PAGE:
Re: Newmarket Hydro plans pilot project for smart meters (Aug. 23)

I read with interest your Aug. 23 article regarding Newmarket Hydro’s smart meter pilot project initiative. While

I applaud Newmarket Hydro for their efforts, I would like to clarify a misconception that resulted from this article with respect to OZZ Corp.

I believe it is important that your readers have a balanced understanding of OZZ Corp.’s involvement in the project supplier selection process for the utility’s pilot program. Although the OZZ Smart Metering solution utilizes bi-directional communications and supports most Utility billing and asset management software, including Newmarket’s, OZZ was not invited to prequalify, or to tender on the single source contract.

OZZ is a recognized Ontario leader in Smart Metering Systems and Utility Services. Currently we provide Smart Metering solutions to major utilities including Toronto Hydro and Hydro One, who collectively manage close to two million meters of the total four million meters in Ontario. These solutions include “”Smart Meter”” pilot programs, load survey, and demand response pilots and are part of the utility standard design for new customers in Milton.

Our Smart Energy Network solution couples Canadian and international metering and AMR systems with multiple flexible, communications platforms as well as a suite of voice and data solutions specific to the Utility sector. Our own Internet-based Smart Information Management System provides the interface to existing Utility billing software to provide innovative, integrated, metering and utility management solutions.

Our vision at OZZ Corp. is to fundamentally change how energy is managed in Ontario. We look forward to working with utilities in this Province to cost effectively meet the metering and control needs of the new energy marketplace currently being defined.

Steve Muzzo
President
OZZ Corp.


Re: To BEA or not to BEA (Aug. 24)

Very insightful briefing. Great stuff. Thanks.

Mark Fowler
Director
Global Foresight Network
Wellington, New Zealand


Re: Best Buy Canada to upgrade across 130 stores (Aug. 23)

There are plenty of BBx people around. You are just not looking in the right place.

Steven A. Varga
BAsic Support, Inc.


Re: E-mail loss prompts Ontario to revisit backup plans (Aug. 23)

Sounds fishy that two hard drives died at the same moment. More likely the RAID was never configured and the one that was the main drive failed.

In 14 years, I have never seen two drives fail out of one machine, let alone two at the same time. That and 16 hours is a long time to get the server rebuilt, when they have daily backups.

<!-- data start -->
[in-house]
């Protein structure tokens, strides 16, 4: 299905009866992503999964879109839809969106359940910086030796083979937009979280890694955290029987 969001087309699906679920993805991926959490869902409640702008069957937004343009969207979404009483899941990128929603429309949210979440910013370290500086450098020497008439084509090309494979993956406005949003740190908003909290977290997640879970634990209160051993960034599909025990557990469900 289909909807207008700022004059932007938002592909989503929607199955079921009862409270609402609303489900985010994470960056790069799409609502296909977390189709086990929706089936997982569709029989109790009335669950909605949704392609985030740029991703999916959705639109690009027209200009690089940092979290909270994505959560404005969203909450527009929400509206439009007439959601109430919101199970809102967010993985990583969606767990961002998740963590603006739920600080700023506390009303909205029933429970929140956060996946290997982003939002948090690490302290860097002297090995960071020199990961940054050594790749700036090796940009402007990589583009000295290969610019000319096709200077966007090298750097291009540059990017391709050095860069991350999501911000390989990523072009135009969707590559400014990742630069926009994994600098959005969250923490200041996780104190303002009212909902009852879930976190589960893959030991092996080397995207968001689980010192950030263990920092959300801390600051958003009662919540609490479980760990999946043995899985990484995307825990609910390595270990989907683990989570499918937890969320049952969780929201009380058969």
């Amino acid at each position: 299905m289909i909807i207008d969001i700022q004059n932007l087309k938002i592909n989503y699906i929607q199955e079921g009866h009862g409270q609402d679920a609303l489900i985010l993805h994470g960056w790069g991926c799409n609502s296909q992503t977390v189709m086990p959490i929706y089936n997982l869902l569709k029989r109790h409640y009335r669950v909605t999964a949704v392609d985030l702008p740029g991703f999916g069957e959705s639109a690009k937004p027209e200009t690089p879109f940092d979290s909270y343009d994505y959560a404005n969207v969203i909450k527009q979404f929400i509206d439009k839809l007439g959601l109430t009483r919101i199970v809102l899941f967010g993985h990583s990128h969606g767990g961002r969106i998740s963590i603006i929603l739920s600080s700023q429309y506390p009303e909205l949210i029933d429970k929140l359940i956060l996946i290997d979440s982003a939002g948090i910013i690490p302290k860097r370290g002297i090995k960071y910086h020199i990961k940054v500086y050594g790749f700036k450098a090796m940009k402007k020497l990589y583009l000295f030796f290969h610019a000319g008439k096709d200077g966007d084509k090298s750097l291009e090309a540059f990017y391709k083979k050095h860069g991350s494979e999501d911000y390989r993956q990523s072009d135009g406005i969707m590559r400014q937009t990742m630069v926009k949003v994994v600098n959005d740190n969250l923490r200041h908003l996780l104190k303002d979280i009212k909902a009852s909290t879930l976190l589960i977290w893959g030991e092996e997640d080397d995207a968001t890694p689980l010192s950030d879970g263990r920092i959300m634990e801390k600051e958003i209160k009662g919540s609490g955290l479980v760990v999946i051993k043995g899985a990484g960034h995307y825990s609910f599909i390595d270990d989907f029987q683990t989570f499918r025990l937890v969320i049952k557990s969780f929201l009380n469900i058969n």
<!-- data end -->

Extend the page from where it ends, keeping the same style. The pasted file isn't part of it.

Sounds like they need to fire their IT department.

Ian Carson
President
CSCN.com


Re: Multi-function devices fail to entice users (Aug. 18)

As a technically savvy user of computers, Palm Pilots and cell phones, I can tell you the real reason Canadians are not taking up converged devices as quickly as we otherwise might: subscription cost.

Where my older Telus phone gave me ‘pay-as-you-surf’ access to their WAP services so I could do 411 lookups, my new Kyocera 7135 ‘smart phone’ doesn’t give me WAP when used with Telus (a ‘business decision’ I was told), and my only option is to pay a lot more money for Web access.

I am very keen to set up an IMAP server at my office so I can get my e-mail remotely, and I’d love to have access to the Web on the road, but I’m not willing to pay more for this ‘add-on’ feature than I’m paying for my entire phone plan itself.

Rogers, Bell and Telus need to wake up. Canadian business and the general public are not willing to pay huge sums of money for Web access on their phones. A new business plan to recoup the ridiculous fees paid for 3G licenses is well in order. They won’t get it back by charging high subscription fees to the relative few using it, as it’s only the relatively few who can actually justify the value (ROI).

The ‘early adopter’ phase is over, and all that’s left are savvy folks like me who refuse to pay ridiculous fees, and non-business users who are still choking on the cost of their high-speed connection at home. They ain’t paying a lot more for features they can live without.

The telcos need to think outside the box – off the top of my head, they could create packages for specific ports to access different protocols — POP, IMAP, FTP, and HTTP. Flat rate plans for $10 would probably do it. And while they’re at it, they need to increase the throughput caps by an order of magnitude — I stopped counting kilobytes a long time ago.

Market the ability to communicate. E-mail is still cool.

David Lee

Re: Multi-function devices fail to entice users (Aug. 18)

So as a business user of a PDA phone, and an architect for a major IT services provider, I think what most of the carriers have been missing is that the business market is hungry for a cost effective multi-function PDA / phone that also supports business application access. The market isn’t huge — perhaps 10 to 20 per cent of the business user population — but those users are the people you want to reach; namely executives and professionals. We continue to see increasing demand for this type of functionality.

Now a camera in my phone — why bother!

David C. Woelfle
Enterprise Architect
EDS Canada Solution Development


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